Unless you’re observing, fully present in the moment, and keenly focused on unfolding events, it’s amazing what is missed. If you’re not watching for the signs that are signaling the shift from mainstream media to the internet, you’ll certainly miss seeing them and there was a whopper of one today.
When I shot the photo above, I was standing on the end of a dock at my buddy Eric’s cabin in northern Minnesota. I’d come down before dawn as others slumbered, to see if I could be in the moment and take some peaceful, serene pictures and finally see if it was the eye of the photographer vs. the quality of the gear that made the difference in shots (yeah…I learned that good photographers can shoot with a disposable camera and get great shots!). As the clouds slowly appeared and covered up the morning sunrise, it was almost amusing how — had I not been right there watching it unfold — I would’ve been sitting with a newspaper and a bowl of Cheerio’s in the cabin oblivious to it.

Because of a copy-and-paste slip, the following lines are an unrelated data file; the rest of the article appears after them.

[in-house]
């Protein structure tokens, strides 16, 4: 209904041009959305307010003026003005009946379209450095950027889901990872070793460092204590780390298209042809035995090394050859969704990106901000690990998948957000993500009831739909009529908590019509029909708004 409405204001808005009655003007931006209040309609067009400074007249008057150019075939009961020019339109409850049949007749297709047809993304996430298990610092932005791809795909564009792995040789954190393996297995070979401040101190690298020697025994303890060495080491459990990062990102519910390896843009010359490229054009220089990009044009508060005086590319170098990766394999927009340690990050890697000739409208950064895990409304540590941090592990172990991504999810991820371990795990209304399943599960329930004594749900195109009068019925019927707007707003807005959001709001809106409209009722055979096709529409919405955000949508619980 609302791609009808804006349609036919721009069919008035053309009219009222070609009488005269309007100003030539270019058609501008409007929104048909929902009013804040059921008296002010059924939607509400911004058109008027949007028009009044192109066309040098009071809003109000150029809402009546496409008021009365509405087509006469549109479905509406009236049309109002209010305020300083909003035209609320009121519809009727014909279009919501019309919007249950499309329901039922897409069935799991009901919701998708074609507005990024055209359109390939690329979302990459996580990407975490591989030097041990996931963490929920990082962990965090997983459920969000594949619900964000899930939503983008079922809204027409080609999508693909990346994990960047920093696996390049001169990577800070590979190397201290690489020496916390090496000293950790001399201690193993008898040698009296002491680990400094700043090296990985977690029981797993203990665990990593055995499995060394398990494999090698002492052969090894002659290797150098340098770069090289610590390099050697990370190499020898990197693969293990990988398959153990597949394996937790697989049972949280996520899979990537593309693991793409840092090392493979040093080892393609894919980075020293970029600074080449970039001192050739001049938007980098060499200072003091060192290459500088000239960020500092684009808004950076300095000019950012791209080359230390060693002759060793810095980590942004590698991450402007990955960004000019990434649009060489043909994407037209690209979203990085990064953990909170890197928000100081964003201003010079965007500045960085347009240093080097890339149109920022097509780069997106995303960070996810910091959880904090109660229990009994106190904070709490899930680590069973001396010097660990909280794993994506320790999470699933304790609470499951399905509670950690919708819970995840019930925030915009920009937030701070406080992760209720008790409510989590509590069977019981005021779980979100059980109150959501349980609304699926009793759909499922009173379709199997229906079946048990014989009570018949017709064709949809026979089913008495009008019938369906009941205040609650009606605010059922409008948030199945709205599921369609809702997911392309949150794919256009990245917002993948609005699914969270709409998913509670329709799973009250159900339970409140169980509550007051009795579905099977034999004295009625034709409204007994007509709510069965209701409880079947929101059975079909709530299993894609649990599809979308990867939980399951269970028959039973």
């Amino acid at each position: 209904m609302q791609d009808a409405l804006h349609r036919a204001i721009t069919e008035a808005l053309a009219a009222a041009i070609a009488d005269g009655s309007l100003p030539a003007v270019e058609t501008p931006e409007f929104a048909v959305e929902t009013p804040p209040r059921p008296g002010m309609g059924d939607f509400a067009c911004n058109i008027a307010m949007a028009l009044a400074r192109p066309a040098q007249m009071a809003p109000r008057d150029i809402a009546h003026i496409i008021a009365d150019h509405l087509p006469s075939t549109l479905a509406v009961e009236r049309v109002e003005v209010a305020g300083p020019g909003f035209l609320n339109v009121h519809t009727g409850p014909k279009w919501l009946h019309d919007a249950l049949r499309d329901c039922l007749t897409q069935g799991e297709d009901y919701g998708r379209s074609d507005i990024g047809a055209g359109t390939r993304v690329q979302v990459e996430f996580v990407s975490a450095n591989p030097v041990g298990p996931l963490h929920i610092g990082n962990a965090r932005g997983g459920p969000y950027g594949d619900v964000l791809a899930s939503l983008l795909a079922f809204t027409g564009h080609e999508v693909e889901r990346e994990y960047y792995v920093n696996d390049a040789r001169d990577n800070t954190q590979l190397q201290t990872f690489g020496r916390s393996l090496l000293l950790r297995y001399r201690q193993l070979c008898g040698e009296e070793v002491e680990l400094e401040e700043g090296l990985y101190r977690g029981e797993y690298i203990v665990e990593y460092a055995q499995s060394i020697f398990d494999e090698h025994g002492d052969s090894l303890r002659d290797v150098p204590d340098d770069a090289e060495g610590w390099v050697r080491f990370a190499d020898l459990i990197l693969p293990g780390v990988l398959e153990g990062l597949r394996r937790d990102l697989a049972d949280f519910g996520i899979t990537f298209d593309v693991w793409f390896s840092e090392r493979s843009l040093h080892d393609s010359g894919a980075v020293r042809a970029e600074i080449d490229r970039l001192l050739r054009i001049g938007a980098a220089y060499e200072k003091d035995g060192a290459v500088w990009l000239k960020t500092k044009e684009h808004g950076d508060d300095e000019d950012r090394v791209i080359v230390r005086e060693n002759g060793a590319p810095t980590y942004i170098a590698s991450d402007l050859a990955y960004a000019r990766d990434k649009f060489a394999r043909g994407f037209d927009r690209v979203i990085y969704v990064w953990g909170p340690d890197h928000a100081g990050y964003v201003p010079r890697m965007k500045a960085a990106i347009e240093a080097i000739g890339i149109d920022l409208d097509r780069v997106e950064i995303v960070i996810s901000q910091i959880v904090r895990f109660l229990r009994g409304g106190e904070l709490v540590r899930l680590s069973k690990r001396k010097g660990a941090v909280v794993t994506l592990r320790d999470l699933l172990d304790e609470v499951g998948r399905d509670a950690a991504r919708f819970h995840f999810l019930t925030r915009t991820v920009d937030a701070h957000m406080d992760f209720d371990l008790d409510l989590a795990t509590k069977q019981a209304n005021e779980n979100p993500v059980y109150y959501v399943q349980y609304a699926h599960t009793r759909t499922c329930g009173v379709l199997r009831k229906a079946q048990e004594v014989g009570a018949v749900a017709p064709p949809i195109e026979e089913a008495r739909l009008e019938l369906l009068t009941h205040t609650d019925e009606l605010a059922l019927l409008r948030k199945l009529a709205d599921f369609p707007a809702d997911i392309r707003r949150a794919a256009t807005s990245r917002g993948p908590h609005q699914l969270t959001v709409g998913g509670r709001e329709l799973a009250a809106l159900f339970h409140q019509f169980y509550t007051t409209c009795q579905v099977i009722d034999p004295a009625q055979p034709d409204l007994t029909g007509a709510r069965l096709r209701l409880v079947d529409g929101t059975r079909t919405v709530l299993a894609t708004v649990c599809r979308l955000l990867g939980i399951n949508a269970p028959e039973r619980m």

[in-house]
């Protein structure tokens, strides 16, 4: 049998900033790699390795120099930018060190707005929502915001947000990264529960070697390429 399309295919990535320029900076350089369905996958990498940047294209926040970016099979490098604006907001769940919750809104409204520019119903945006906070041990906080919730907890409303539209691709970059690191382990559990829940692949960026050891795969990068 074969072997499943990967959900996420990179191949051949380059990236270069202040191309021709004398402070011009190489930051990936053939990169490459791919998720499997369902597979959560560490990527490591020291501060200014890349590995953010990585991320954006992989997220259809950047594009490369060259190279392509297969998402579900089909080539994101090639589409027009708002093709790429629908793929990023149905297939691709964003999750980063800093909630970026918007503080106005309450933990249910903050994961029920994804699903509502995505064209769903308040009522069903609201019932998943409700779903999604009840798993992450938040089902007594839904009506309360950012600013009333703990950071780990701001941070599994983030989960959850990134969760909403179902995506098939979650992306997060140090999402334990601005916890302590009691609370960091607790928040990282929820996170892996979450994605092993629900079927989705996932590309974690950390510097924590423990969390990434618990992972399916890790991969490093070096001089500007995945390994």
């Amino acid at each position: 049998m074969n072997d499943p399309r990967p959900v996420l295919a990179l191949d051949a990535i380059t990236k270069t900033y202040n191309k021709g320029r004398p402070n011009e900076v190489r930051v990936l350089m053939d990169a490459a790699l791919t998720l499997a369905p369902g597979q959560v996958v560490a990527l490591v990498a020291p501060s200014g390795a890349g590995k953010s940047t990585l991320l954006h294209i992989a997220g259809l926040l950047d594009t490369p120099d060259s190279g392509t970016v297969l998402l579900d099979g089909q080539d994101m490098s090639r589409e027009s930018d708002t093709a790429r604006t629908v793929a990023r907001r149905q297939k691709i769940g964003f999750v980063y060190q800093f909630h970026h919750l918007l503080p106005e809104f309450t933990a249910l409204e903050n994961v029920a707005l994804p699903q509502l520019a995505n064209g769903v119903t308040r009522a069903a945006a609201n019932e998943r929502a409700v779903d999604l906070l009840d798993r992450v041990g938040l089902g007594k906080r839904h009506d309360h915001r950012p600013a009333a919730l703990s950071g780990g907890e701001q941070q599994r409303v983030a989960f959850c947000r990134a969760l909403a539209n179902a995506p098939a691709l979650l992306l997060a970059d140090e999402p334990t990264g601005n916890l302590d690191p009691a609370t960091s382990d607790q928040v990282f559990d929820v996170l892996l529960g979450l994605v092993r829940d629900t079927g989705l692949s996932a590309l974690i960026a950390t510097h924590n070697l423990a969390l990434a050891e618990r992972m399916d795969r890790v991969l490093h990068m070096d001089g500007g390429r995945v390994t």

According to this article in AdAge today (by way of Jeff Jarvis), “It’s a moment that has been anticipated for a decade, but that makes it no less seminal. This is the year, according to Merrill Lynch, the Internet collects more ad dollars than magazines.”
When I took that shot above, there was no breeze to alert me to how fast the clouds were moving. Within what seemed like mere minutes, it was dark as night and the Sun was obliterated in the sky. That’s the danger of disruptive technologies and paradigm shifts on incumbent industries, business models and approaches. If you’re not paying close attention and being totally present and aware, the storm clouds of disruption will roll in and slowly take away your market.